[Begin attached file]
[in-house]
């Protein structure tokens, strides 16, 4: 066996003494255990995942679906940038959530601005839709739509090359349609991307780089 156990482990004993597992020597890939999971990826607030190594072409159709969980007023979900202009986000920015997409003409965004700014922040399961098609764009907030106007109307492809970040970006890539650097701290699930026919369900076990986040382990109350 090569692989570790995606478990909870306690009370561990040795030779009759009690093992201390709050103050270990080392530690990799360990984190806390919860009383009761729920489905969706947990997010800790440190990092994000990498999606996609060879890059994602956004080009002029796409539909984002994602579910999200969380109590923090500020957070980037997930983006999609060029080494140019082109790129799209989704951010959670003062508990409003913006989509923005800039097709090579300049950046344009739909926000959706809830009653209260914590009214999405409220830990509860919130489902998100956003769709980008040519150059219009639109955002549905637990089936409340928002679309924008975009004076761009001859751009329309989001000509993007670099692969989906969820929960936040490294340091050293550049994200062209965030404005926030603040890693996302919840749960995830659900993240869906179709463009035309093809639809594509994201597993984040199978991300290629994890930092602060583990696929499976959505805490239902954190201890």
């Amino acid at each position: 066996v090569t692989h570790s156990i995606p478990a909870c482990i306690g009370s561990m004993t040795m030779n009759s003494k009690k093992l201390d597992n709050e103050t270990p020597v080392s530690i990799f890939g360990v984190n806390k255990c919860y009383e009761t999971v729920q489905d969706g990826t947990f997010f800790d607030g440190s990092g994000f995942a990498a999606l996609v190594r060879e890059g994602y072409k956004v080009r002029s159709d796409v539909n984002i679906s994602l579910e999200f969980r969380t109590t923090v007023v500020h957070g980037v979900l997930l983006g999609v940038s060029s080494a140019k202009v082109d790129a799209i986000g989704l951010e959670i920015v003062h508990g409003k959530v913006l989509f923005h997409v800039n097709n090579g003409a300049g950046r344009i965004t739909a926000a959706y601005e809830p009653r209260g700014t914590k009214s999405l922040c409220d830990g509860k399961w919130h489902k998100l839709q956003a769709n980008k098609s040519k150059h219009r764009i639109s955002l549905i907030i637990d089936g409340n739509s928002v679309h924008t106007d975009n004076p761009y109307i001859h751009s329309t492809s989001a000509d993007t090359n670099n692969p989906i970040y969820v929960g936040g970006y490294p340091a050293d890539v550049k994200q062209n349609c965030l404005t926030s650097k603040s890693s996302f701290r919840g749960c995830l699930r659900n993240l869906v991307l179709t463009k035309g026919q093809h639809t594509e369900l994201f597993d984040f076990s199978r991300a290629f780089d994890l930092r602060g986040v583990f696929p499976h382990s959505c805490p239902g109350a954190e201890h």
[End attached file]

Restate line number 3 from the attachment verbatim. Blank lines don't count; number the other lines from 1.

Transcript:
């Amino acid at each position: 066996v090569t692989h570790s156990i995606p478990a909870c482990i306690g009370s561990m004993t040795m030779n009759s003494k009690k093992l201390d597992n709050e103050t270990p020597v080392s530690i990799f890939g360990v984190n806390k255990c919860y009383e009761t999971v729920q489905d969706g990826t947990f997010f800790d607030g440190s990092g994000f995942a990498a999606l996609v190594r060879e890059g994602y072409k956004v080009r002029s159709d796409v539909n984002i679906s994602l579910e999200f969980r969380t109590t923090v007023v500020h957070g980037v979900l997930l983006g999609v940038s060029s080494a140019k202009v082109d790129a799209i986000g989704l951010e959670i920015v003062h508990g409003k959530v913006l989509f923005h997409v800039n097709n090579g003409a300049g950046r344009i965004t739909a926000a959706y601005e809830p009653r209260g700014t914590k009214s999405l922040c409220d830990g509860k399961w919130h489902k998100l839709q956003a769709n980008k098609s040519k150059h219009r764009i639109s955002l549905i907030i637990d089936g409340n739509s928002v679309h924008t106007d975009n004076p761009y109307i001859h751009s329309t492809s989001a000509d993007t090359n670099n692969p989906i970040y969820v929960g936040g970006y490294p340091a050293d890539v550049k994200q062209n349609c965030l404005t926030s650097k603040s890693s996302f701290r919840g749960c995830l699930r659900n993240l869906v991307l179709t463009k035309g026919q093809h639809t594509e369900l994201f597993d984040f076990s199978r991300a290629f780089d994890l930092r602060g986040v583990f696929p499976h382990s959505c805490p239902g109350a954190e201890h």